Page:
So check out the Hollywood sniper shots that we often rewind, rewatch and relive the awesomeness time and time again.
1. The 2,100-yards-out
With so many badass moments we saw in the movie “American Sniper,” one single sniper shot stands out the most. This Clint Eastwood-directed war tribute features an epic duel — sniper vs. sniper — between Bradley Cooper’s legendary Navy SEAL sniper Chris Kyle and his insurgent nemesis.
2. One shot, one kill, no exceptions
Hitting a moving target at distance is crazy complicated. But under the guidance of a Marine sniper — some of the best in the business — you’ll be able to get the confirmed kill as shown in 1993’s “Sniper” directed by Luis Liosa.
3. Right through the eye
Steven Spielberg knows how to tell an effective story, and he did just that directing 1998’s critically-acclaimed “Saving Private Ryan.”
After showing the world how American troops stormed the beaches of Normandy, he successfully captured the moment of when Pvt. Jackson (played by Barry Pepper) takes out a German sniper with a perfectly aimed round right through his scope.
4. Female VC Sniper
In most cases, it’s not okay to cheer for the villain, but as Stanley Kubrick showed us in 1987’s “Full Metal Jacket,” female snipers can be just as efficient and deadly as the men.
This death shocked viewers as one of our beloved characters made a simple mistake — and paid the price.
5. Pop shot and catch
Sniping is sometimes a team effort – just ask the real Navy SEALs who filled the roles of 2012’s “Act of Valor” who killed the enemy while barely making a sound.
6. 5 Rounds = 5 targets
A sniper’s greatest tool is his power of concealment. Russian-born sharpshooter Vasili Zaytsev (played by Jude Law) used that knowledge as he whacked five unsuspecting Germans in 2001’s “Enemy at the Gates.”
Video games are known for over-the-top weaponry. In the universe of games, a seemingly tiny blonde dude can easily swing around the giant Buster Sword (see: Final Fantasy VII) and a kid with a mask is given free reign to swing around a ridiculously shaped, dual-bladed sword (see: The Legend of Zelda: Majora’s Mask).
In real life, getting your hands on these incredible weapons is a much more painstaking endeavor than simply showing up at a store and dropping a few rupees or a couple hundred gil. Tony Swatton of Burbank, California’s Sword and Stone and the crew over at Baltimore Knife and Sword take pride in forging authentic, legitimate versions of pop-culture’s finest weaponry. Together, they formed the web series, Man at Arms: Reforged, which you can find on YouTube.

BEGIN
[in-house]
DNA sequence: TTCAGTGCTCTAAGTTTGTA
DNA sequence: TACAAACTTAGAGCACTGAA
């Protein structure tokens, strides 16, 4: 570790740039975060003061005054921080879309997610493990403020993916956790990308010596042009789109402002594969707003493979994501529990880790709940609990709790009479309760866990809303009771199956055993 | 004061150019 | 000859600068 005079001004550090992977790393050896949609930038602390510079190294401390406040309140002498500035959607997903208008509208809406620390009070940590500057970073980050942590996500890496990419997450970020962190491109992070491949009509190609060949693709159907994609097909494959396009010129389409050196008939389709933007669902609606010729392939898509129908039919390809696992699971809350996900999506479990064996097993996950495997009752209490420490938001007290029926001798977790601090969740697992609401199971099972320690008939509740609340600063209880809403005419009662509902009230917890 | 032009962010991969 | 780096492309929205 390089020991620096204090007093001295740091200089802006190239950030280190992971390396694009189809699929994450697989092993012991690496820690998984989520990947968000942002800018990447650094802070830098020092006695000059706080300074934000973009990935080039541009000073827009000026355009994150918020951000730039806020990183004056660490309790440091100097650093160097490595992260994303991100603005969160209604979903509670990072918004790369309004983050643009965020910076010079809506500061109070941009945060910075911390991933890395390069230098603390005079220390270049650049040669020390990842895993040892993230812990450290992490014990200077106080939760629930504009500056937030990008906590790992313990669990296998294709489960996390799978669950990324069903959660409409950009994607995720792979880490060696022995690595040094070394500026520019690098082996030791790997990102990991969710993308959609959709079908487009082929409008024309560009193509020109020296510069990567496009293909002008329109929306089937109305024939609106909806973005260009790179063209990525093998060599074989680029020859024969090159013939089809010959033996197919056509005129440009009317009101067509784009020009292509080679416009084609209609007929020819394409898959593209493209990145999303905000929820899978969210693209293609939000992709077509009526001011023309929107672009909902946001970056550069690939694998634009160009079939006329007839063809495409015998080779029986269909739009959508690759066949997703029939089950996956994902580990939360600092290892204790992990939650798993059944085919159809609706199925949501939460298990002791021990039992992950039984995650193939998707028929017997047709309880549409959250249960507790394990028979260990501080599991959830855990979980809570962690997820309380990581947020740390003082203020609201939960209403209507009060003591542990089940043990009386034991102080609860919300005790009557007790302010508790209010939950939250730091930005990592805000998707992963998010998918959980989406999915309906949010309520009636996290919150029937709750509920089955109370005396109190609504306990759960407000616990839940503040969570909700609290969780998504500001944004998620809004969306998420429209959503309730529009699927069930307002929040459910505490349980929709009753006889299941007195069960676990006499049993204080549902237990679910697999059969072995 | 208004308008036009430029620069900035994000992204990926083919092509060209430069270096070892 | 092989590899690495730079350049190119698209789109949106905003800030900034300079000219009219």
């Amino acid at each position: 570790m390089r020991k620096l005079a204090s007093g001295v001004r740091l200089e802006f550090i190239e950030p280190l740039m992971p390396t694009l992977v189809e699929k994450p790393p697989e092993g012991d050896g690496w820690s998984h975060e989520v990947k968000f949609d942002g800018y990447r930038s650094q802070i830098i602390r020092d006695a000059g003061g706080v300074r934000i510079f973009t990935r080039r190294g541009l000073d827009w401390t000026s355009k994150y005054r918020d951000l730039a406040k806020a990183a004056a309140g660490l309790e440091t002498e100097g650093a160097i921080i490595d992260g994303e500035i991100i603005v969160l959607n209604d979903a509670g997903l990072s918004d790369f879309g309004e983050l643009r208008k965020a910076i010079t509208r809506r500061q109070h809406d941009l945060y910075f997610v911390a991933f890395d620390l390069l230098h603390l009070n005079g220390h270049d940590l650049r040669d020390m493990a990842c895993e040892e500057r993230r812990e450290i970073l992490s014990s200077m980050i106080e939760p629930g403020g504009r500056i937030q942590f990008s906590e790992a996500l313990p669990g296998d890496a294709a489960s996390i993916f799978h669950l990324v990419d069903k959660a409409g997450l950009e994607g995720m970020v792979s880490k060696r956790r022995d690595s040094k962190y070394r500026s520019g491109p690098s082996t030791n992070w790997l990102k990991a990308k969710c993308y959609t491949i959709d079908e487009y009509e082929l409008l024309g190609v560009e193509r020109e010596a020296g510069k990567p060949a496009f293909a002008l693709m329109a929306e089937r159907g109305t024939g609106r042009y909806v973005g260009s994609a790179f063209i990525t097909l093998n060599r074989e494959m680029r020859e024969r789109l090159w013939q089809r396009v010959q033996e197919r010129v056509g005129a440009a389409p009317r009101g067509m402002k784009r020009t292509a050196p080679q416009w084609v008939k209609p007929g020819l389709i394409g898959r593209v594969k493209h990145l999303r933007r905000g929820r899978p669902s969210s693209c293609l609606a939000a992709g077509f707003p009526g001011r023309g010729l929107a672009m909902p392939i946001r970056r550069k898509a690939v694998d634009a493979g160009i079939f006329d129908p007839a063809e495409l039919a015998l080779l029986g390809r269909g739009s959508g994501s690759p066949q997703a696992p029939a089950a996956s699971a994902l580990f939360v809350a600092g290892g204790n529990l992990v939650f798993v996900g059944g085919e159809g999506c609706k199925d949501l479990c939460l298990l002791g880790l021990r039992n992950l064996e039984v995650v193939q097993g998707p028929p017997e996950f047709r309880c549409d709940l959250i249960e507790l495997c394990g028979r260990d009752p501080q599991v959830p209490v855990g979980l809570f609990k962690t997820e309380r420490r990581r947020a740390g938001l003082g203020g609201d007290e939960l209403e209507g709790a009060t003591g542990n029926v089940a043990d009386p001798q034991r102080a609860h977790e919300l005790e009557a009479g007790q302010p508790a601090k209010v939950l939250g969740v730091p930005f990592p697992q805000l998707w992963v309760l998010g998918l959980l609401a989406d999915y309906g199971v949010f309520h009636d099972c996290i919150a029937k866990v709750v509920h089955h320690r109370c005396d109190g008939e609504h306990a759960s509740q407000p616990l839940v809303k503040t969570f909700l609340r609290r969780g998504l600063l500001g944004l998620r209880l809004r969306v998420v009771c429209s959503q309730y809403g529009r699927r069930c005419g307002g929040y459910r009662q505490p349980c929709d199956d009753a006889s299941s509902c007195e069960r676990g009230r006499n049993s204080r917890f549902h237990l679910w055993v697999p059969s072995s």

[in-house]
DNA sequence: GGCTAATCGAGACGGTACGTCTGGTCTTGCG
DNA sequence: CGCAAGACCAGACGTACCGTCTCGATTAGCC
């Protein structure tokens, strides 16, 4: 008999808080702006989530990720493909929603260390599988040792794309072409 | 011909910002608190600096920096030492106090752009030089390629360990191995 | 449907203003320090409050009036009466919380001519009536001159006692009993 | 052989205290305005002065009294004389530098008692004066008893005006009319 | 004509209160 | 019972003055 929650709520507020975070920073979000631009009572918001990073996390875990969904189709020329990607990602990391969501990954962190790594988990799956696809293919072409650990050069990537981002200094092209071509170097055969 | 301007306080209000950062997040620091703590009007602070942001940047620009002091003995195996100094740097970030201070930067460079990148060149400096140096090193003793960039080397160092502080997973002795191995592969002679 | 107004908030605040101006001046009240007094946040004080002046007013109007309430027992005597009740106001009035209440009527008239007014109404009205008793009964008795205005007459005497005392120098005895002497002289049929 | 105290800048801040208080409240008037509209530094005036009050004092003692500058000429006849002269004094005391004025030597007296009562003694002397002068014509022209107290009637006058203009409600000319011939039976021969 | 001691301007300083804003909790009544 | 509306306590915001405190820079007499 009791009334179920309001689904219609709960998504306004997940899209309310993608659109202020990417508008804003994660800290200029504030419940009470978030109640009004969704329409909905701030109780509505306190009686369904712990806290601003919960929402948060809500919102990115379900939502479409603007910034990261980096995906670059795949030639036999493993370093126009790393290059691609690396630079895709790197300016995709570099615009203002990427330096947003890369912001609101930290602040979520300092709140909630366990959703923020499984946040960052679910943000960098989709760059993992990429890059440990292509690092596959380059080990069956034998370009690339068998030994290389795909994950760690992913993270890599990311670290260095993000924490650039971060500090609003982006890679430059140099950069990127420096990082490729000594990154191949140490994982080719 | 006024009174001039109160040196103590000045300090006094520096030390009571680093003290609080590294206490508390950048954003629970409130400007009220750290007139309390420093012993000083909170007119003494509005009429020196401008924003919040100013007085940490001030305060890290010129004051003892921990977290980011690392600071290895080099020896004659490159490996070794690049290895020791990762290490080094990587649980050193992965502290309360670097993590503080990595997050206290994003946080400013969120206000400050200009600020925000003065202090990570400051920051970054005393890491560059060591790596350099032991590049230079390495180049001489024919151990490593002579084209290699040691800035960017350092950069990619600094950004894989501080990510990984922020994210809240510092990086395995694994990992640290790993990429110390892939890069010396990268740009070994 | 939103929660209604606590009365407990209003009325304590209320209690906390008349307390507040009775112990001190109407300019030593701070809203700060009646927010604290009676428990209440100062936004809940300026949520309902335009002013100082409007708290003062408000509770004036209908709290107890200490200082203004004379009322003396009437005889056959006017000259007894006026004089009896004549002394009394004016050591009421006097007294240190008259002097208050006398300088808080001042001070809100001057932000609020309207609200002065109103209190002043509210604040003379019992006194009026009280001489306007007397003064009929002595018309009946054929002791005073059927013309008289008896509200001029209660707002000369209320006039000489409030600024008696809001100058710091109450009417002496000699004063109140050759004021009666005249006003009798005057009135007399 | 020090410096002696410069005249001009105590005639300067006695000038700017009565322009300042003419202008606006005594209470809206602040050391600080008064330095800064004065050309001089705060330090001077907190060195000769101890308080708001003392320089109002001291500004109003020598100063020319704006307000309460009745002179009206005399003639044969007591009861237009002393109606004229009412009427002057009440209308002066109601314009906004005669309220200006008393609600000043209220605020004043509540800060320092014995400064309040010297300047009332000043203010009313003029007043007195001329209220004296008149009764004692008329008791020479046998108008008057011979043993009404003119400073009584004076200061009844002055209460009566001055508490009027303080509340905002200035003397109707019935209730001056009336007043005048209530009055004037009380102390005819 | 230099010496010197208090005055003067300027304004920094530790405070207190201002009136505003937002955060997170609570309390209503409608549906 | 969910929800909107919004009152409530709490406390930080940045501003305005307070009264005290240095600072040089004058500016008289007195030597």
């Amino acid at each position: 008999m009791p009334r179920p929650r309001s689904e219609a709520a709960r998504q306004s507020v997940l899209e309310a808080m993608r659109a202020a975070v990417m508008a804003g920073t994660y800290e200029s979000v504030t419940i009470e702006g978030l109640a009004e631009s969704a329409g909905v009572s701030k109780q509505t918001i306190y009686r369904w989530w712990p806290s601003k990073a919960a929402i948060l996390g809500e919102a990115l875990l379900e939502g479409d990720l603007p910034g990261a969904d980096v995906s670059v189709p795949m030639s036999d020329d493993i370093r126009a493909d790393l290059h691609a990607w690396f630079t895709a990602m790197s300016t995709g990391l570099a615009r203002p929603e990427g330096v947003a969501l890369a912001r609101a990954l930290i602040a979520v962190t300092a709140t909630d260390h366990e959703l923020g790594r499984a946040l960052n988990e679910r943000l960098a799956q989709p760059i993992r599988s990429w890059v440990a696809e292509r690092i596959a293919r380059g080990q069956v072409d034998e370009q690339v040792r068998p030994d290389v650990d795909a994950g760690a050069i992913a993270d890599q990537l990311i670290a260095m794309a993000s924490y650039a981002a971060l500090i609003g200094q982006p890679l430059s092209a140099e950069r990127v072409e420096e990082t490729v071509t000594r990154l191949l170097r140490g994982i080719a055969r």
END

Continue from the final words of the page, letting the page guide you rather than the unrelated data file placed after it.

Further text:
Let’s set the bar extremely high right off the bat with a look at their work on a Warhammer 40K Chainsword:
Swatton is a self-taught blacksmith who got his start working on Steven Spielberg’s Hook and has been creating weapons and armor for film and television ever since. His work can also be seen on the official World of Warcraft channel in a series called Azeroth Armory.
The show expanded to Maryland and added Baltimore’s Knife and Sword crew at the start of the second season. Since then, the channel has achieved internet stardom by bringing the viewers along for the ride as they create some of the most interesting weapons from film, television, and gaming. Behind each weapon is a very long, methodical process. Each weapon takes as long as 200 hours to forge, which is distilled down into a single 10-minute video segment.
They’re also not afraid to take on historical recreations, such as a 400-year old Chinese Dandao:
Each project requires a unique approach but, in general, they employ plasma cutting to get the desired shape out of steel, mold the intricate details out of clay for a bronze cast, spend days perfecting every minute detail, and then finally assemble, sharpen, and test their new weapon.
They create content based off of YouTube comments, so if you can think of an awesome weapon that isn’t in their nearly 150-video-long catalog, leave a suggestion!